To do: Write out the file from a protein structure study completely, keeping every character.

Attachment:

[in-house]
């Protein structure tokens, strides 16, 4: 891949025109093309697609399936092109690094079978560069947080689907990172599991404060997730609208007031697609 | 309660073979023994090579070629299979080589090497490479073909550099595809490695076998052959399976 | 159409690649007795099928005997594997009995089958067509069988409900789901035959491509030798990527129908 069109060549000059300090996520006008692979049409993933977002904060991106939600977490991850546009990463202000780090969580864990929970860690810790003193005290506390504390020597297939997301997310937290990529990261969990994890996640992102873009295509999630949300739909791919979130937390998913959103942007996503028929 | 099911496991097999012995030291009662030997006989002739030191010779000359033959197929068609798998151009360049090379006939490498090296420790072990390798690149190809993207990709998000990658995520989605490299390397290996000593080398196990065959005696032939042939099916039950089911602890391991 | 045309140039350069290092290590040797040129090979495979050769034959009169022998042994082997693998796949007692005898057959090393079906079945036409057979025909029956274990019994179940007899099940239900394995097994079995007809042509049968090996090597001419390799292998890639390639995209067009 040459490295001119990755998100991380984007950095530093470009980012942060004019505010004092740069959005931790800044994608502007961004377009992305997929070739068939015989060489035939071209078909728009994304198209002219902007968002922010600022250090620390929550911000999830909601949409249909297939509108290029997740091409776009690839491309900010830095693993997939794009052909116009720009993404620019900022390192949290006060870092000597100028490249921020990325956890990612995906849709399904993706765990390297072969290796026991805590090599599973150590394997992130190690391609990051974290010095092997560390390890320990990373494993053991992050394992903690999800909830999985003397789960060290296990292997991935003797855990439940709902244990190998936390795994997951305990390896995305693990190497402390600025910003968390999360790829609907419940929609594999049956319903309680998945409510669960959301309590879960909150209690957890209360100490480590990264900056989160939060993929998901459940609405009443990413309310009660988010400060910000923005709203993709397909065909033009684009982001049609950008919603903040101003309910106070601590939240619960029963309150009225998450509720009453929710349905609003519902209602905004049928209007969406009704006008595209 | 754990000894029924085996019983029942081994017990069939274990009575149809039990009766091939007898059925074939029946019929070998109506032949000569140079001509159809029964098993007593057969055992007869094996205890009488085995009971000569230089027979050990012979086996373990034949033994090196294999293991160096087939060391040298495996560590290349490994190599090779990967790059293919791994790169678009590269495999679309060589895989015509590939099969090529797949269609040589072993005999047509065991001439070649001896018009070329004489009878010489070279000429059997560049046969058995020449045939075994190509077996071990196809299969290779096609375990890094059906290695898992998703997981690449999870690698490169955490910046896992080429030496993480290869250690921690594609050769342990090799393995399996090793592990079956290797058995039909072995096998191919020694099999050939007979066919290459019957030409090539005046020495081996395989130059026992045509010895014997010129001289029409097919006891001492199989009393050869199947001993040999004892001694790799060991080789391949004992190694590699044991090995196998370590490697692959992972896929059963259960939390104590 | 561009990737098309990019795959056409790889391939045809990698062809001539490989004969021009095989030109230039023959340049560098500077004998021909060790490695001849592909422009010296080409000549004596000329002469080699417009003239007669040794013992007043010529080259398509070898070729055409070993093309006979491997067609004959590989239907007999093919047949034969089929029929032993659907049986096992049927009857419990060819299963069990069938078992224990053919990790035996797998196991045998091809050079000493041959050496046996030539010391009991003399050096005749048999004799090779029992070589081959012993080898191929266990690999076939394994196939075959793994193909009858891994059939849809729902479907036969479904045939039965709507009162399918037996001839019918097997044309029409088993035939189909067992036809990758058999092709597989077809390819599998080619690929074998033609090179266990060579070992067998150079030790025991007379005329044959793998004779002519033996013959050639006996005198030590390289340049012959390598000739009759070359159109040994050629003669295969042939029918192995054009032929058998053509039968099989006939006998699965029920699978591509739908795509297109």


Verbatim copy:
[in-house]
């Protein structure tokens, strides 16, 4: 891949025109093309697609399936092109690094079978560069947080689907990172599991404060997730609208007031697609 | 309660073979023994090579070629299979080589090497490479073909550099595809490695076998052959399976 | 159409690649007795099928005997594997009995089958067509069988409900789901035959491509030798990527129908 069109060549000059300090996520006008692979049409993933977002904060991106939600977490991850546009990463202000780090969580864990929970860690810790003193005290506390504390020597297939997301997310937290990529990261969990994890996640992102873009295509999630949300739909791919979130937390998913959103942007996503028929 | 099911496991097999012995030291009662030997006989002739030191010779000359033959197929068609798998151009360049090379006939490498090296420790072990390798690149190809993207990709998000990658995520989605490299390397290996000593080398196990065959005696032939042939099916039950089911602890391991 | 045309140039350069290092290590040797040129090979495979050769034959009169022998042994082997693998796949007692005898057959090393079906079945036409057979025909029956274990019994179940007899099940239900394995097994079995007809042509049968090996090597001419390799292998890639390639995209067009 040459490295001119990755998100991380984007950095530093470009980012942060004019505010004092740069959005931790800044994608502007961004377009992305997929070739068939015989060489035939071209078909728009994304198209002219902007968002922010600022250090620390929550911000999830909601949409249909297939509108290029997740091409776009690839491309900010830095693993997939794009052909116009720009993404620019900022390192949290006060870092000597100028490249921020990325956890990612995906849709399904993706765990390297072969290796026991805590090599599973150590394997992130190690391609990051974290010095092997560390390890320990990373494993053991992050394992903690999800909830999985003397789960060290296990292997991935003797855990439940709902244990190998936390795994997951305990390896995305693990190497402390600025910003968390999360790829609907419940929609594999049956319903309680998945409510669960959301309590879960909150209690957890209360100490480590990264900056989160939060993929998901459940609405009443990413309310009660988010400060910000923005709203993709397909065909033009684009982001049609950008919603903040101003309910106070601590939240619960029963309150009225998450509720009453929710349905609003519902209602905004049928209007969406009704006008595209 | 754990000894029924085996019983029942081994017990069939274990009575149809039990009766091939007898059925074939029946019929070998109506032949000569140079001509159809029964098993007593057969055992007869094996205890009488085995009971000569230089027979050990012979086996373990034949033994090196294999293991160096087939060391040298495996560590290349490994190599090779990967790059293919791994790169678009590269495999679309060589895989015509590939099969090529797949269609040589072993005999047509065991001439070649001896018009070329004489009878010489070279000429059997560049046969058995020449045939075994190509077996071990196809299969290779096609375990890094059906290695898992998703997981690449999870690698490169955490910046896992080429030496993480290869250690921690594609050769342990090799393995399996090793592990079956290797058995039909072995096998191919020694099999050939007979066919290459019957030409090539005046020495081996395989130059026992045509010895014997010129001289029409097919006891001492199989009393050869199947001993040999004892001694790799060991080789391949004992190694590699044991090995196998370590490697692959992972896929059963259960939390104590 | 561009990737098309990019795959056409790889391939045809990698062809001539490989004969021009095989030109230039023959340049560098500077004998021909060790490695001849592909422009010296080409000549004596000329002469080699417009003239007669040794013992007043010529080259398509070898070729055409070993093309006979491997067609004959590989239907007999093919047949034969089929029929032993659907049986096992049927009857419990060819299963069990069938078992224990053919990790035996797998196991045998091809050079000493041959050496046996030539010391009991003399050096005749048999004799090779029992070589081959012993080898191929266990690999076939394994196939075959793994193909009858891994059939849809729902479907036969479904045939039965709507009162399918037996001839019918097997044309029409088993035939189909067992036809990758058999092709597989077809390819599998080619690929074998033609090179266990060579070992067998150079030790025991007379005329044959793998004779002519033996013959050639006996005198030590390289340049012959390598000739009759070359159109040994050629003669295969042939029918192995054009032929058998053509039968099989006939006998699965029920699978591509739908795509297109």